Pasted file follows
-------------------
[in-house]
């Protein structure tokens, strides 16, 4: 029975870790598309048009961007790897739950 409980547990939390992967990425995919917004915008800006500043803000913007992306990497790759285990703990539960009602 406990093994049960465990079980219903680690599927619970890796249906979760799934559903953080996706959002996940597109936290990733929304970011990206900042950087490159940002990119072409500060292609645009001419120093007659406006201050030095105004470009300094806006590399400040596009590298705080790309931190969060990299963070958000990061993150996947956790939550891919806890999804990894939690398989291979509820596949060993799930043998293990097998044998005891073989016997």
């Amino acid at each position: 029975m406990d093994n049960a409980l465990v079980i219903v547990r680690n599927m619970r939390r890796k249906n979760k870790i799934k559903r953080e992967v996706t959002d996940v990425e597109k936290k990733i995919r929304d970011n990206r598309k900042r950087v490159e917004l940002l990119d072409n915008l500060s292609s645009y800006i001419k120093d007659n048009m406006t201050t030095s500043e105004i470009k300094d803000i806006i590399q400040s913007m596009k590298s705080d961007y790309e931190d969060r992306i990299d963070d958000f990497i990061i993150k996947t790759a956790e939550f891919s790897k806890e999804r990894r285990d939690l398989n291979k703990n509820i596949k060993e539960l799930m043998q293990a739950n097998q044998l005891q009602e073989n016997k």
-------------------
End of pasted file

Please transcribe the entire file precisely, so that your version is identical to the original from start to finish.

[in-house]
């Protein structure tokens, strides 16, 4: 029975870790598309048009961007790897739950 409980547990939390992967990425995919917004915008800006500043803000913007992306990497790759285990703990539960009602 406990093994049960465990079980219903680690599927619970890796249906979760799934559903953080996706959002996940597109936290990733929304970011990206900042950087490159940002990119072409500060292609645009001419120093007659406006201050030095105004470009300094806006590399400040596009590298705080790309931190969060990299963070958000990061993150996947956790939550891919806890999804990894939690398989291979509820596949060993799930043998293990097998044998005891073989016997």
């Amino acid at each position: 029975m406990d093994n049960a409980l465990v079980i219903v547990r680690n599927m619970r939390r890796k249906n979760k870790i799934k559903r953080e992967v996706t959002d996940v990425e597109k936290k990733i995919r929304d970011n990206r598309k900042r950087v490159e917004l940002l990119d072409n915008l500060s292609s645009y800006i001419k120093d007659n048009m406006t201050t030095s500043e105004i470009k300094d803000i806006i590399q400040s913007m596009k590298s705080d961007y790309e931190d969060r992306i990299d963070d958000f990497i990061i993150k996947t790759a956790e939550f891919s790897k806890e999804r990894r285990d939690l398989n291979k703990n509820i596949k060993e539960l799930m043998q293990a739950n097998q044998l005891q009602e073989n016997k």